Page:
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What to Expect When You’re Expecting a Baby Grown in an Artificial Womb

“Set duration to FULL TERM and the UltraLove 925x will lock and fill.”

This is a companion piece to this week's Terraform, " Hysteria."

Pregnancy: Who needs it?

Unfortunately for squeamish women, the entire human species. While expecting mothers typically experience plenty of joy and discovery, there are obvious discomforts, health risks, and emotional challenges that go with the gestational territory. Carrying a fetus to term, and bringing it into the world safely, is a major medical event. About 26 out of 100,000 women in the United States die due to pregnancy complications, which is the highest maternal mortality rate in the developed world.


That's why visionaries have, for decades, toyed with the notion of artificial wombs capable of incubating a human fetus to term outside a woman's body. This "ectogenesis" or "extracorporeal pregnancy" would not only allow women to outsource the burden of childbearing to robot surrogates, it could also expand reproductive options for single people, same-sex couples, or families struggling with infertility. Earlier this year, scientists demonstrated that fetal lambs could be incubated in basic artificial "biobags," so this emerging field could help save premature human babies in the future, too.

Diagram of "EVE," artificial womb for lambs. Image: Women and Infants Research Foundation

But this week's Terraform, Meg Elison's "Hysteria," posits that the futuristic concept of artificial wombs has nothing on the timeless psychological baggage of impending parenthood.

The story unfolds indirectly, through the terms, conditions, and updates presented to two expecting parents by a commercial artificial womb called "UltraLove 925x." After inserting their genetic samples, selecting the desired zygote, and setting the machine to "FULL TERM," the couple are instructed to wait for the bun in the robotic oven to bake.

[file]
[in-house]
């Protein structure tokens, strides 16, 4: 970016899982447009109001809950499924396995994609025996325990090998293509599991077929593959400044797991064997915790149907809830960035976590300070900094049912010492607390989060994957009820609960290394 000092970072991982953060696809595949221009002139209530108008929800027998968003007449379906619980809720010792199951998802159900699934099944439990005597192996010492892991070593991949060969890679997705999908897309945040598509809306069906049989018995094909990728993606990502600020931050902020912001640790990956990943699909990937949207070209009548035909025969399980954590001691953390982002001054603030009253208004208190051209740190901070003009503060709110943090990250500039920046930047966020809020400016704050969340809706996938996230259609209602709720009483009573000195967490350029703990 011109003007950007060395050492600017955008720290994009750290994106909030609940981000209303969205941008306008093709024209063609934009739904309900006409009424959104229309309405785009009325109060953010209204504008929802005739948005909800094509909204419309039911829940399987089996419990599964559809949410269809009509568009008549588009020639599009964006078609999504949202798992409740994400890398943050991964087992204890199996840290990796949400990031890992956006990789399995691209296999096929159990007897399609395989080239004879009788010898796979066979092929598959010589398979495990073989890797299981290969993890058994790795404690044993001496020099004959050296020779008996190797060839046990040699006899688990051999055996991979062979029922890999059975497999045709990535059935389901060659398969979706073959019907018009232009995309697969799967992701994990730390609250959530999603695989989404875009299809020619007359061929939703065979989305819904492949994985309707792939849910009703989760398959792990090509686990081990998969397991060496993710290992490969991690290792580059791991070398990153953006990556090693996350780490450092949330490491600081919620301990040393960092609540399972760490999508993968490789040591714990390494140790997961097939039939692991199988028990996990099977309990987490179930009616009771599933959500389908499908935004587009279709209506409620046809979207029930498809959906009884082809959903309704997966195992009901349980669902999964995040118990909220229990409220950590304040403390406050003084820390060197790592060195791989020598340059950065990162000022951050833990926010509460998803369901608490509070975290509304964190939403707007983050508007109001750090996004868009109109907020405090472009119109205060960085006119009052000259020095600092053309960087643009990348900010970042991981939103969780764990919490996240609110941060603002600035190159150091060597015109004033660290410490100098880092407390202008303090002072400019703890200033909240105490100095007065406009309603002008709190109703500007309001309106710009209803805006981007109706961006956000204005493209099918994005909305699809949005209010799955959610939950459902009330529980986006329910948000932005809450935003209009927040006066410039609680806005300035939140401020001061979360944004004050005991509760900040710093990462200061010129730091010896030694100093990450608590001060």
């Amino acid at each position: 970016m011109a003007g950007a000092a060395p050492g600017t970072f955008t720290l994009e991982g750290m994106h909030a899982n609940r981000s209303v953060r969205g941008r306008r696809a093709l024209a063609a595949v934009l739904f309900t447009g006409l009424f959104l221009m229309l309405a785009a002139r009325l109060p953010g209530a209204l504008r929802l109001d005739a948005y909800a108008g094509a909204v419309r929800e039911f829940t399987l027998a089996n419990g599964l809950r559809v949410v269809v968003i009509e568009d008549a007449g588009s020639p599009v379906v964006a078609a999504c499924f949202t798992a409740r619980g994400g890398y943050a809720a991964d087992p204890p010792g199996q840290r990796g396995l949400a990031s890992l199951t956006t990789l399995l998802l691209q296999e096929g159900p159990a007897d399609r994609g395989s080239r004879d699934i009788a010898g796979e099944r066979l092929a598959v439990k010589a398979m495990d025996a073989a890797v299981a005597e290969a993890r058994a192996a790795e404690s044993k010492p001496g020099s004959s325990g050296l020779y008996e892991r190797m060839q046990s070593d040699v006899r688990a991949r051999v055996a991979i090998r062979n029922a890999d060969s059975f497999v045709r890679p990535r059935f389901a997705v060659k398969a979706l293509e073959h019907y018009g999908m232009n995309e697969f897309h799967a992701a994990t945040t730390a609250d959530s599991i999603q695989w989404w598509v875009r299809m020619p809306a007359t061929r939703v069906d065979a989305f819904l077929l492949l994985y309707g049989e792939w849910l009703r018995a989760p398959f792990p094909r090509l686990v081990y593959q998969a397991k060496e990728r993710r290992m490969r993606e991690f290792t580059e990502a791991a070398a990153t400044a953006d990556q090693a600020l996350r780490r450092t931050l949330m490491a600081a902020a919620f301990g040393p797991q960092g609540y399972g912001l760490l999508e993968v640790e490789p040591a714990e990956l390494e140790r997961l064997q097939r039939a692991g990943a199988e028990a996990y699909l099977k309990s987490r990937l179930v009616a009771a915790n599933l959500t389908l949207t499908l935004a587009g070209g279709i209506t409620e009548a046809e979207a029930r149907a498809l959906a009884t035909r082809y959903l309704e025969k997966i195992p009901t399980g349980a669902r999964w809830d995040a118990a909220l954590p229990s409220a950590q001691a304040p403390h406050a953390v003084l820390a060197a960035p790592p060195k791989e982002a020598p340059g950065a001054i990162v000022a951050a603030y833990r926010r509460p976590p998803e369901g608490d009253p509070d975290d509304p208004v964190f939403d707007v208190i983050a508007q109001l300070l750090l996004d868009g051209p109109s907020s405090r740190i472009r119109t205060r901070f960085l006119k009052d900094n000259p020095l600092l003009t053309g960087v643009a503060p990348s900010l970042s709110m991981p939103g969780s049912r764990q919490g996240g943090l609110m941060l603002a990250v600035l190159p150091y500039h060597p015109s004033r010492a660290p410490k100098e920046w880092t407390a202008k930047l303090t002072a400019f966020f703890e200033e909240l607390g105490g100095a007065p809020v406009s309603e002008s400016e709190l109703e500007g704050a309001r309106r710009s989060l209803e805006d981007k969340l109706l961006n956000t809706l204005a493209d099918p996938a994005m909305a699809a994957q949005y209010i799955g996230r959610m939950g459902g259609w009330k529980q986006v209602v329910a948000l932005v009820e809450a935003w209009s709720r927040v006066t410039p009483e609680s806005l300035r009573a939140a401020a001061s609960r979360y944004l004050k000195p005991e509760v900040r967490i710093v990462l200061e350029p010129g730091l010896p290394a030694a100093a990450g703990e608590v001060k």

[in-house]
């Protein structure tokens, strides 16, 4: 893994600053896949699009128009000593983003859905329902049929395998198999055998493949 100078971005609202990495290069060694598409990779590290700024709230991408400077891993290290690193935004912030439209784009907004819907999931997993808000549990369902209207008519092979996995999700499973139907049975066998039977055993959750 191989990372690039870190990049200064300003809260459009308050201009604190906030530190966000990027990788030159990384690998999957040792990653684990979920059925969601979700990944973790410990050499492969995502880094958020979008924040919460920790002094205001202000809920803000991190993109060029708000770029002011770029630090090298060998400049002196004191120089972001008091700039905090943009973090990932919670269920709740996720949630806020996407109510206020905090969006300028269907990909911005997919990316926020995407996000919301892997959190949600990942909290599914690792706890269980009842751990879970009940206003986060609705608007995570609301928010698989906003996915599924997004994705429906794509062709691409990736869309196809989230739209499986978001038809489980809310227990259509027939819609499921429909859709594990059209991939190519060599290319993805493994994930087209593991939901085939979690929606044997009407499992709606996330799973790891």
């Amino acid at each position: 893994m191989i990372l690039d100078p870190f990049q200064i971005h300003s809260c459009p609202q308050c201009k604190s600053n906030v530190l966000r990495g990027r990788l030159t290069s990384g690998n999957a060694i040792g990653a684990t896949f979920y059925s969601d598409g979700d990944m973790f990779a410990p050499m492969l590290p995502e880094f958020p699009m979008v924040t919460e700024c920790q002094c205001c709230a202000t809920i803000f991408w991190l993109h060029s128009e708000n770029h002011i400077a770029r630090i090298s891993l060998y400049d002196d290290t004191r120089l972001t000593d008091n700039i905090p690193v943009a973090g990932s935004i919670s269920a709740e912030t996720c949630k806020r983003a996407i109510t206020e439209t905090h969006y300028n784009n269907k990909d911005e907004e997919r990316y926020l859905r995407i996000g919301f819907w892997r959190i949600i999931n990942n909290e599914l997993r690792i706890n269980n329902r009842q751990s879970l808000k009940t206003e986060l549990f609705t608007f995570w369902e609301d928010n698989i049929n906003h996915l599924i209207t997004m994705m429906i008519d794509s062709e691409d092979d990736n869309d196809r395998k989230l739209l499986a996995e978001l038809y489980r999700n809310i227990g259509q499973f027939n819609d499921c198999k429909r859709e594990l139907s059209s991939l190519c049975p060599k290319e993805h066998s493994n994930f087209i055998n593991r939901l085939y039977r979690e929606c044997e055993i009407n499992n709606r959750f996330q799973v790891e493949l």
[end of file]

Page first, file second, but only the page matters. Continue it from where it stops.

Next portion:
"Congratulations! You have reached day 30/280 of your gestation," one push notification informs them. "Would you like to view a time-lapse of your embryonic progress?"

Elison slyly narrates this tale of cold feet, impulse decisions, and prenatal heists entirely through the gestation company's upbeat prompts and reminders. Through this lens, it becomes clear that one parent is falling more in love with the baby, while the other is falling into profound regret as the reality of parenthood sinks in.


Depictions of artificial wombs like the UltraLove 925x abound in science fiction, from the "decanting" of babies in Aldous Huxley's Brave New World to the technotots of The Matrix. They are often associated with dystopias, which is not surprising considering that fertility and motherhood are sanctified across human cultures and time periods.

To artificially tamper with pregnancies, even by using contraception to prevent them, is viewed by many traditionalists as as upsetting the natural order, in which a woman's ideal role is motherhood. With that in mind, it's no surprise that artificial wombs are already generating controversy.

In contrast to the many dystopian visions of ectogenesis, "Hysteria" deals with charged issues, like abortion and father's rights, in a refreshingly playful tone, and presents a believable glimpse of a world that has decoupled pregnancy from motherhood.

But whether or not a baby develops inside its mother's uterus or a machine like the UltraLove 925x, the end result will be a small defenseless human that needs love, attention, and patience. If both parents aren't onboard with the task of raising the fruit of the womb, then the nature of the womb itself is moot.

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